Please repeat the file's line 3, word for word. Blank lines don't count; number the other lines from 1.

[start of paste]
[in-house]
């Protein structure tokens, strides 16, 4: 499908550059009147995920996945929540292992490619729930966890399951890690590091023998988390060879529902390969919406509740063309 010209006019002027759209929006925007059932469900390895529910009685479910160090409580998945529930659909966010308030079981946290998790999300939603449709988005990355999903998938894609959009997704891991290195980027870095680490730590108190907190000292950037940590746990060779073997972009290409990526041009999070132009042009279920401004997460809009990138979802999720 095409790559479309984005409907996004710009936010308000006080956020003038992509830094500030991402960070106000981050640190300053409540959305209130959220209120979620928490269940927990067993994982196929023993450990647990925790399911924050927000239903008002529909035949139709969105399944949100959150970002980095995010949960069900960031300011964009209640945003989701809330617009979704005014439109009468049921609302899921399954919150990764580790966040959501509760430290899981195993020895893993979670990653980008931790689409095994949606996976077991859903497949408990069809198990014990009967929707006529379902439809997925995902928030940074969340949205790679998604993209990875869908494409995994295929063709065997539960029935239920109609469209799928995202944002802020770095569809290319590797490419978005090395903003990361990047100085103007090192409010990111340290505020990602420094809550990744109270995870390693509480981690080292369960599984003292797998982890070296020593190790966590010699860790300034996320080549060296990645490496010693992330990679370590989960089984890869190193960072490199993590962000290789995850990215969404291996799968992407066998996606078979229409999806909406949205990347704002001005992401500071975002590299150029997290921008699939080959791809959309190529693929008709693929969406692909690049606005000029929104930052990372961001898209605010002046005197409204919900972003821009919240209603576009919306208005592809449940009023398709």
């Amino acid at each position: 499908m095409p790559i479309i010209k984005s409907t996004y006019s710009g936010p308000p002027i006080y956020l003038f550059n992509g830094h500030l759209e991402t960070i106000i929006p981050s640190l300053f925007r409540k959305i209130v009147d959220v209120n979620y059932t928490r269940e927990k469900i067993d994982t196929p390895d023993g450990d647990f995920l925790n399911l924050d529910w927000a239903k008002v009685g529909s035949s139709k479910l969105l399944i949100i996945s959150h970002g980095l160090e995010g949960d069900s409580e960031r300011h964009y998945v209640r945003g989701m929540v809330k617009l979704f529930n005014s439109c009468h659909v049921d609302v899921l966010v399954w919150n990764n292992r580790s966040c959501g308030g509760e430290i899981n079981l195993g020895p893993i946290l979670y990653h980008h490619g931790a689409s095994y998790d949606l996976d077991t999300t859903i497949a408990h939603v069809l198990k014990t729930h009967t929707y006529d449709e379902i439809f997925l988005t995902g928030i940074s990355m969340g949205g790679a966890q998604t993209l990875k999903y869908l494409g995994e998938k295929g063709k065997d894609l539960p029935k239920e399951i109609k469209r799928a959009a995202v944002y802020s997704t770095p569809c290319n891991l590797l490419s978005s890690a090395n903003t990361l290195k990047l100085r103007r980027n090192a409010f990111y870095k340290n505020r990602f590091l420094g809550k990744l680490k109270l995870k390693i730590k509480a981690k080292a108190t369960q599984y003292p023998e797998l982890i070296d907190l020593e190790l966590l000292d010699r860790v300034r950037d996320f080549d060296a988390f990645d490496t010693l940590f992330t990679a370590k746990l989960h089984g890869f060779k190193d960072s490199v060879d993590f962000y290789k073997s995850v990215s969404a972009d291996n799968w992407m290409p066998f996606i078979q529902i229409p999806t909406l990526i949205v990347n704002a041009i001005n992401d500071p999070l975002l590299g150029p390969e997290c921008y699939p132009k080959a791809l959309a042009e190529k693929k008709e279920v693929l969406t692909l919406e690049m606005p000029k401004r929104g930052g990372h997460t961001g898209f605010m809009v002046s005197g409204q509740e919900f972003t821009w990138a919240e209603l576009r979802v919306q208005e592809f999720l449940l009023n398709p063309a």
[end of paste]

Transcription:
């Amino acid at each position: 499908m095409p790559i479309i010209k984005s409907t996004y006019s710009g936010p308000p002027i006080y956020l003038f550059n992509g830094h500030l759209e991402t960070i106000i929006p981050s640190l300053f925007r409540k959305i209130v009147d959220v209120n979620y059932t928490r269940e927990k469900i067993d994982t196929p390895d023993g450990d647990f995920l925790n399911l924050d529910w927000a239903k008002v009685g529909s035949s139709k479910l969105l399944i949100i996945s959150h970002g980095l160090e995010g949960d069900s409580e960031r300011h964009y998945v209640r945003g989701m929540v809330k617009l979704f529930n005014s439109c009468h659909v049921d609302v899921l966010v399954w919150n990764n292992r580790s966040c959501g308030g509760e430290i899981n079981l195993g020895p893993i946290l979670y990653h980008h490619g931790a689409s095994y998790d949606l996976d077991t999300t859903i497949a408990h939603v069809l198990k014990t729930h009967t929707y006529d449709e379902i439809f997925l988005t995902g928030i940074s990355m969340g949205g790679a966890q998604t993209l990875k999903y869908l494409g995994e998938k295929g063709k065997d894609l539960p029935k239920e399951i109609k469209r799928a959009a995202v944002y802020s997704t770095p569809c290319n891991l590797l490419s978005s890690a090395n903003t990361l290195k990047l100085r103007r980027n090192a409010f990111y870095k340290n505020r990602f590091l420094g809550k990744l680490k109270l995870k390693i730590k509480a981690k080292a108190t369960q599984y003292p023998e797998l982890i070296d907190l020593e190790l966590l000292d010699r860790v300034r950037d996320f080549d060296a988390f990645d490496t010693l940590f992330t990679a370590k746990l989960h089984g890869f060779k190193d960072s490199v060879d993590f962000y290789k073997s995850v990215s969404a972009d291996n799968w992407m290409p066998f996606i078979q529902i229409p999806t909406l990526i949205v990347n704002a041009i001005n992401d500071p999070l975002l590299g150029p390969e997290c921008y699939p132009k080959a791809l959309a042009e190529k693929k008709e279920v693929l969406t692909l919406e690049m606005p000029k401004r929104g930052g990372h997460t961001g898209f605010m809009v002046s005197g409204q509740e919900f972003t821009w990138a919240e209603l576009r979802v919306q208005e592809f999720l449940l009023n398709p063309a």